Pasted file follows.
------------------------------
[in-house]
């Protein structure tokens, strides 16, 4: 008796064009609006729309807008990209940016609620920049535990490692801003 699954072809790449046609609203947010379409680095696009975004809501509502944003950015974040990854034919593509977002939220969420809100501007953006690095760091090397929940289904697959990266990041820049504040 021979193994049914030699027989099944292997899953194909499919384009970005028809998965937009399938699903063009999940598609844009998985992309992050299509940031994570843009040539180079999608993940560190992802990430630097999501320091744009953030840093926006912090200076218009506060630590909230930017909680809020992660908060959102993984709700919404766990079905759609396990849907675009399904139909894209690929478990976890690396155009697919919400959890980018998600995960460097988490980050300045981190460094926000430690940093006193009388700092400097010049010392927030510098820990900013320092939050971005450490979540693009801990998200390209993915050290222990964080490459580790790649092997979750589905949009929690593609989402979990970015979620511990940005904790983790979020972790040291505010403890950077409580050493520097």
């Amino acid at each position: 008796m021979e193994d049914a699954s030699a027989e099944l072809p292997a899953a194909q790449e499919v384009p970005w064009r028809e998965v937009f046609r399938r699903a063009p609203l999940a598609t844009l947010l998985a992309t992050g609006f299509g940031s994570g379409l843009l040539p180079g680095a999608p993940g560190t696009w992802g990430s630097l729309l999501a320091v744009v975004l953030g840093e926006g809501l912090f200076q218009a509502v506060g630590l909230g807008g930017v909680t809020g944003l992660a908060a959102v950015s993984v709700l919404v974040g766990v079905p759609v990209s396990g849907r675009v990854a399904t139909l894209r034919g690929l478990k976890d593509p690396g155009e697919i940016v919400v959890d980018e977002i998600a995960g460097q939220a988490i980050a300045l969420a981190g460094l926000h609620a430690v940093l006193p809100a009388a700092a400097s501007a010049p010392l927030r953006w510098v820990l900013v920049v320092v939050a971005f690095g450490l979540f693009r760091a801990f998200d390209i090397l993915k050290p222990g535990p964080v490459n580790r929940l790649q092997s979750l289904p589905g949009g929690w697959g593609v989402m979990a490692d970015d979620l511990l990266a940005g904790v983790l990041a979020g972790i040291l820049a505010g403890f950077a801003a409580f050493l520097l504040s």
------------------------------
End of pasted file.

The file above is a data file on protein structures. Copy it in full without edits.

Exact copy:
[in-house]
């Protein structure tokens, strides 16, 4: 008796064009609006729309807008990209940016609620920049535990490692801003 699954072809790449046609609203947010379409680095696009975004809501509502944003950015974040990854034919593509977002939220969420809100501007953006690095760091090397929940289904697959990266990041820049504040 021979193994049914030699027989099944292997899953194909499919384009970005028809998965937009399938699903063009999940598609844009998985992309992050299509940031994570843009040539180079999608993940560190992802990430630097999501320091744009953030840093926006912090200076218009506060630590909230930017909680809020992660908060959102993984709700919404766990079905759609396990849907675009399904139909894209690929478990976890690396155009697919919400959890980018998600995960460097988490980050300045981190460094926000430690940093006193009388700092400097010049010392927030510098820990900013320092939050971005450490979540693009801990998200390209993915050290222990964080490459580790790649092997979750589905949009929690593609989402979990970015979620511990940005904790983790979020972790040291505010403890950077409580050493520097």
């Amino acid at each position: 008796m021979e193994d049914a699954s030699a027989e099944l072809p292997a899953a194909q790449e499919v384009p970005w064009r028809e998965v937009f046609r399938r699903a063009p609203l999940a598609t844009l947010l998985a992309t992050g609006f299509g940031s994570g379409l843009l040539p180079g680095a999608p993940g560190t696009w992802g990430s630097l729309l999501a320091v744009v975004l953030g840093e926006g809501l912090f200076q218009a509502v506060g630590l909230g807008g930017v909680t809020g944003l992660a908060a959102v950015s993984v709700l919404v974040g766990v079905p759609v990209s396990g849907r675009v990854a399904t139909l894209r034919g690929l478990k976890d593509p690396g155009e697919i940016v919400v959890d980018e977002i998600a995960g460097q939220a988490i980050a300045l969420a981190g460094l926000h609620a430690v940093l006193p809100a009388a700092a400097s501007a010049p010392l927030r953006w510098v820990l900013v920049v320092v939050a971005f690095g450490l979540f693009r760091a801990f998200d390209i090397l993915k050290p222990g535990p964080v490459n580790r929940l790649q092997s979750l289904p589905g949009g929690w697959g593609v989402m979990a490692d970015d979620l511990l990266a940005g904790v983790l990041a979020g972790i040291l820049a505010g403890f950077a801003a409580f050493l520097l504040s």